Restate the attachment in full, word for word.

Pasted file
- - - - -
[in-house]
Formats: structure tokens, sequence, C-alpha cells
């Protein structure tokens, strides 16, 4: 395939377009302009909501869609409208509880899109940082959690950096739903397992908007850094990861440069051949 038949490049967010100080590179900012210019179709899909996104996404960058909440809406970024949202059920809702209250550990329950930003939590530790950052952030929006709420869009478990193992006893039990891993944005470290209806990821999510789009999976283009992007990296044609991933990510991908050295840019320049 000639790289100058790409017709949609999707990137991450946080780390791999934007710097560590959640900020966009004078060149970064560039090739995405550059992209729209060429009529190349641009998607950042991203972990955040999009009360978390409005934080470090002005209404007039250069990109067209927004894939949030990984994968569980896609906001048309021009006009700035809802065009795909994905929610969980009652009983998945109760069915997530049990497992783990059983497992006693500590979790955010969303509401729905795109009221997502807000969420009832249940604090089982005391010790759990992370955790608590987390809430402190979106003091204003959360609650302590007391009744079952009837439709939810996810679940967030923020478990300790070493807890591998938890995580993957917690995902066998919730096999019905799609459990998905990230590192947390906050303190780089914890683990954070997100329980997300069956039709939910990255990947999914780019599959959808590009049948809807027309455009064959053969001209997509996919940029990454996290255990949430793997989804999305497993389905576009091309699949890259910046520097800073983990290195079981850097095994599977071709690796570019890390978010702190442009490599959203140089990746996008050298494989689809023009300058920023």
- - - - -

[in-house]
Formats: structure tokens, sequence, C-alpha cells
């Protein structure tokens, strides 16, 4: 395939377009302009909501869609409208509880899109940082959690950096739903397992908007850094990861440069051949 038949490049967010100080590179900012210019179709899909996104996404960058909440809406970024949202059920809702209250550990329950930003939590530790950052952030929006709420869009478990193992006893039990891993944005470290209806990821999510789009999976283009992007990296044609991933990510991908050295840019320049 000639790289100058790409017709949609999707990137991450946080780390791999934007710097560590959640900020966009004078060149970064560039090739995405550059992209729209060429009529190349641009998607950042991203972990955040999009009360978390409005934080470090002005209404007039250069990109067209927004894939949030990984994968569980896609906001048309021009006009700035809802065009795909994905929610969980009652009983998945109760069915997530049990497992783990059983497992006693500590979790955010969303509401729905795109009221997502807000969420009832249940604090089982005391010790759990992370955790608590987390809430402190979106003091204003959360609650302590007391009744079952009837439709939810996810679940967030923020478990300790070493807890591998938890995580993957917690995902066998919730096999019905799609459990998905990230590192947390906050303190780089914890683990954070997100329980997300069956039709939910990255990947999914780019599959959808590009049948809807027309455009064959053969001209997509996919940029990454996290255990949430793997989804999305497993389905576009091309699949890259910046520097800073983990290195079981850097095994599977071709690796570019890390978010702190442009490599959203140089990746996008050298494989689809023009300058920023």